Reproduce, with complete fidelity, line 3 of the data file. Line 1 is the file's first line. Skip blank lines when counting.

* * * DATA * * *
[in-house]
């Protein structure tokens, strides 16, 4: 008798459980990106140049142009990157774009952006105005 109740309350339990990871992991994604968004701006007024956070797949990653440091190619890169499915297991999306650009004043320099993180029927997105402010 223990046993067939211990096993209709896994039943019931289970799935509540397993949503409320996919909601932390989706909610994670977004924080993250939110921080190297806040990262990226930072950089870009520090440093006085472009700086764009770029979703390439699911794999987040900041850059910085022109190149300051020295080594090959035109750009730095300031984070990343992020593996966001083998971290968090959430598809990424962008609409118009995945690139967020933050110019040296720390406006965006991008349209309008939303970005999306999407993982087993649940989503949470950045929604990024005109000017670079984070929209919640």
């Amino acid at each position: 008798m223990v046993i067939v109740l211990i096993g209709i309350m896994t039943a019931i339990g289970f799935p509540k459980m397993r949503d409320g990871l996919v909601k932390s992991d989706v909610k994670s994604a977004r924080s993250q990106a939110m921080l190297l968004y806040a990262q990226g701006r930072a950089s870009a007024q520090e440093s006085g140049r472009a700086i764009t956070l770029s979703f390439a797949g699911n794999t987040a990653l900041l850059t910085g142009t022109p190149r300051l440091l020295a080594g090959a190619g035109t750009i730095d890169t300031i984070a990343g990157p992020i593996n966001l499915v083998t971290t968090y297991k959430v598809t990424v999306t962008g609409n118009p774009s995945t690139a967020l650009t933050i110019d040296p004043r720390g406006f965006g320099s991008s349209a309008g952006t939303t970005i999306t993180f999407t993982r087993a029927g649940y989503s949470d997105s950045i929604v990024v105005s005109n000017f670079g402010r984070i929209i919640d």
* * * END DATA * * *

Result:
């Amino acid at each position: 008798m223990v046993i067939v109740l211990i096993g209709i309350m896994t039943a019931i339990g289970f799935p509540k459980m397993r949503d409320g990871l996919v909601k932390s992991d989706v909610k994670s994604a977004r924080s993250q990106a939110m921080l190297l968004y806040a990262q990226g701006r930072a950089s870009a007024q520090e440093s006085g140049r472009a700086i764009t956070l770029s979703f390439a797949g699911n794999t987040a990653l900041l850059t910085g142009t022109p190149r300051l440091l020295a080594g090959a190619g035109t750009i730095d890169t300031i984070a990343g990157p992020i593996n966001l499915v083998t971290t968090y297991k959430v598809t990424v999306t962008g609409n118009p774009s995945t690139a967020l650009t933050i110019d040296p004043r720390g406006f965006g320099s991008s349209a309008g952006t939303t970005i999306t993180f999407t993982r087993a029927g649940y989503s949470d997105s950045i929604v990024v105005s005109n000017f670079g402010r984070i929209i919640d």